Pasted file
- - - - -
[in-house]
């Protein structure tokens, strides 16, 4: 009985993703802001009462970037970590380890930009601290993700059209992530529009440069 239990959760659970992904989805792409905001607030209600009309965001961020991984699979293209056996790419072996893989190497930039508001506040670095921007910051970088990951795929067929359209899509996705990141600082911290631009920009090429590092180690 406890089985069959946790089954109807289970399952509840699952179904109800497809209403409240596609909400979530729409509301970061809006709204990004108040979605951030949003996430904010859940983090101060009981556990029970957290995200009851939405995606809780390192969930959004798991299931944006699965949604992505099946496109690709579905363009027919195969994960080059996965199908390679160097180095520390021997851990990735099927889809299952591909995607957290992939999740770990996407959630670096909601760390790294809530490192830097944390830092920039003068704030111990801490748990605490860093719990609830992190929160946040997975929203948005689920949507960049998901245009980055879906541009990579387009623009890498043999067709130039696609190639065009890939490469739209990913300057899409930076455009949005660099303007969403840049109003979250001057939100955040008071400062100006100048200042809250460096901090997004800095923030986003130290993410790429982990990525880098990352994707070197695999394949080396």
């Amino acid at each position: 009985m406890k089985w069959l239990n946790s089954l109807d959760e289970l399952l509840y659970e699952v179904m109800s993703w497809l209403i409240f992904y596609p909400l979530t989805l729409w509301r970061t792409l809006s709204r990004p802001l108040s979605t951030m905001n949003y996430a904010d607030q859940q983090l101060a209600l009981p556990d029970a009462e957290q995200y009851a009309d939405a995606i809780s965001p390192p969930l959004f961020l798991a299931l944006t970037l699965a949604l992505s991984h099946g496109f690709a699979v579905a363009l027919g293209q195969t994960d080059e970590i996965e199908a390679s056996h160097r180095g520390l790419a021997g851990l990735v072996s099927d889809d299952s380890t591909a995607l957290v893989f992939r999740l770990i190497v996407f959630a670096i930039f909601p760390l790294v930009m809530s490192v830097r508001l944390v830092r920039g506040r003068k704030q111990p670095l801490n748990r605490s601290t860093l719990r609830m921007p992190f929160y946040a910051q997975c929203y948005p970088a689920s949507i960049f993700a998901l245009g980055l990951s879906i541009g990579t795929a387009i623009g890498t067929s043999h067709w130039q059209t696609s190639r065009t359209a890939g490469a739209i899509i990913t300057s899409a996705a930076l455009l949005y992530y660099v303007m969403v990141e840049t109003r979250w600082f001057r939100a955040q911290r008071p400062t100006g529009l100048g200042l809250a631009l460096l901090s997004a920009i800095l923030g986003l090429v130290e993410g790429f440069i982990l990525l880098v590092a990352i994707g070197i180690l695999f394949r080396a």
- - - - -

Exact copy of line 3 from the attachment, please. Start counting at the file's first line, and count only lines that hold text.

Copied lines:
């Amino acid at each position: 009985m406890k089985w069959l239990n946790s089954l109807d959760e289970l399952l509840y659970e699952v179904m109800s993703w497809l209403i409240f992904y596609p909400l979530t989805l729409w509301r970061t792409l809006s709204r990004p802001l108040s979605t951030m905001n949003y996430a904010d607030q859940q983090l101060a209600l009981p556990d029970a009462e957290q995200y009851a009309d939405a995606i809780s965001p390192p969930l959004f961020l798991a299931l944006t970037l699965a949604l992505s991984h099946g496109f690709a699979v579905a363009l027919g293209q195969t994960d080059e970590i996965e199908a390679s056996h160097r180095g520390l790419a021997g851990l990735v072996s099927d889809d299952s380890t591909a995607l957290v893989f992939r999740l770990i190497v996407f959630a670096i930039f909601p760390l790294v930009m809530s490192v830097r508001l944390v830092r920039g506040r003068k704030q111990p670095l801490n748990r605490s601290t860093l719990r609830m921007p992190f929160y946040a910051q997975c929203y948005p970088a689920s949507i960049f993700a998901l245009g980055l990951s879906i541009g990579t795929a387009i623009g890498t067929s043999h067709w130039q059209t696609s190639r065009t359209a890939g490469a739209i899509i990913t300057s899409a996705a930076l455009l949005y992530y660099v303007m969403v990141e840049t109003r979250w600082f001057r939100a955040q911290r008071p400062t100006g529009l100048g200042l809250a631009l460096l901090s997004a920009i800095l923030g986003l090429v130290e993410g790429f440069i982990l990525l880098v590092a990352i994707g070197i180690l695999f394949r080396a």